This is a guest post by Avlor (who goes by Avlor on TT’s GMing Q&A Forum, too), who won 2nd place in the Treasure Tables GMing Tools Contest with this entry.
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I tinkered with several wiki programs when I redid my gaming group’s campaign’s glossary.

I finally settled on TiddlyWiki (a JavaScript self-contained wiki). It’s extremely simple to use — no setup needed.

This isn’t a multi-user-editable, server-side wiki (like MediaWiki). It’s meant to exist on your own computer and be edited, with the option of putting it onto the web. (Side note: There are versions of TW that will allow for server-side, mult-user editing: ZiddlyWiki and RoWiki. But I don’t have experience with those.)

For my first time as a GM, I used it solely as my session planning notes (printed onto index cards, using “print selection”). Slick!

• I liked the non-linear, blog-like approach. My brain had so many things swirling around — I needed a place to write them down and organize them.

• Just adding [[ ]] around a WikiWord makes it a hyperlink. Very useful, because it’s type-as-you-go. No extra mouse clicks. I added links for items I wanted to fill in later. Easy to find, too. (Look in “More”->“Missing” or look for links that are italicized).

Example: One of my plot items is, “The twins need a rare herb Oede for the patient who has a dreaded Illness. They need someone to find it or accompany them while they search for it.” I was able to easily find the links that needed info and fill in details for Oede and the Illness, so I had references for them.

• I prefer the ability to reprint, rather than rewrite an index card. (After college, my handwriting was almost illegible — even to me! There are days I stare at my grocery list in the middle of the store wondering what I meant by a particular chicken scratch…)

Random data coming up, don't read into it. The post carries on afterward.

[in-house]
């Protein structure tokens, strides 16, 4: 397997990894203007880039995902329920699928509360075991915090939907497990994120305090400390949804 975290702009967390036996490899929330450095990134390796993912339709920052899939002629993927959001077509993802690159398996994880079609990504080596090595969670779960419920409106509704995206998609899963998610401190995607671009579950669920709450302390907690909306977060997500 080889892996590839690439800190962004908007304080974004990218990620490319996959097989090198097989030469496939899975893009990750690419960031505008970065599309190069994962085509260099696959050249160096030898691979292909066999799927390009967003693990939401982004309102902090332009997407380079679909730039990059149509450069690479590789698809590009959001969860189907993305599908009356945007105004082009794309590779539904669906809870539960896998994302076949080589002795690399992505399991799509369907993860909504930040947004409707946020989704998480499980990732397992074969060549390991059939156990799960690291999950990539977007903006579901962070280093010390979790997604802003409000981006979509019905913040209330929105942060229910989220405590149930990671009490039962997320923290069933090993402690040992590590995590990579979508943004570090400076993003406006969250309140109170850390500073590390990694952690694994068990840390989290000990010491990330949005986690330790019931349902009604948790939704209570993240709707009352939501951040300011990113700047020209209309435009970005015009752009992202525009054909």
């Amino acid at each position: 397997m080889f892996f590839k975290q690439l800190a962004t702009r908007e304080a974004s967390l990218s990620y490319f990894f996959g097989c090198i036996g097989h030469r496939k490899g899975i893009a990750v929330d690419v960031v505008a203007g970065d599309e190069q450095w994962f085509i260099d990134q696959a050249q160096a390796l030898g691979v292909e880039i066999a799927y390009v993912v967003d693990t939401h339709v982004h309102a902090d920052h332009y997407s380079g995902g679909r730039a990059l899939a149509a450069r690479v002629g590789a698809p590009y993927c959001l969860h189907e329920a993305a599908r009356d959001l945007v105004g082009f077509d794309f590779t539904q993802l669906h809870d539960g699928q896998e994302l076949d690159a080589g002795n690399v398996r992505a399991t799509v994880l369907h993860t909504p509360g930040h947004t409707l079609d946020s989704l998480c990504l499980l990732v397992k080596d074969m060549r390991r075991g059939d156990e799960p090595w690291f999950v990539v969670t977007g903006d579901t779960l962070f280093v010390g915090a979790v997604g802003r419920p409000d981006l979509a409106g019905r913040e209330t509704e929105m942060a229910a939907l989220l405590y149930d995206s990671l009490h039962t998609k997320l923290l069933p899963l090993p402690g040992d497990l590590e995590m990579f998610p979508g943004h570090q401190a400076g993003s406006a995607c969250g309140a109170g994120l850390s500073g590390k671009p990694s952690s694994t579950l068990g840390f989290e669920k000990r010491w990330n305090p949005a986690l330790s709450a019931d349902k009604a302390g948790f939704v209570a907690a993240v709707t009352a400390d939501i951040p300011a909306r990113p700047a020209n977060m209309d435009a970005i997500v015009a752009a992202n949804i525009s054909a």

• Tags help my short memory. If I can’t remember the name of an NPC, I search through the place names and NPC tags (right-hand side, “Tags” tab).

• With the checkbox plug-in, I made a to-do list and a plot check list for what I had to complete before I was ready to GM the session.

If you’re interested in it, here are a few other links for TW that I’ve found useful:

(My favorite plug ins are: toggleTag, CheckboxPlugin, UntaggedListHandler and NewFromTemplateMacro)
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Thanks, Avlor!

Along with blogs (see Blogging Your Game Sessions for more info), wikis are becoming more and more popular as campaign management tools. Avlor’s post makes it clear exactly why they can be so useful, and I love her examples (I get random ideas all the time, so this sounds like a very good tool for me!).

I’ve never used a wiki myself, so I’d really like to see a guest post here on TT that delves into ways to use them as GMing tools — wikis are so versatile that I think there’s still useful ground left to cover, even with Avlor’s excellent introduction to the topic. If you’re interested in writing this guest post, drop me a line.

Do you use a wiki for your game? If so, please tell us a little bit about it — and share the URL, too!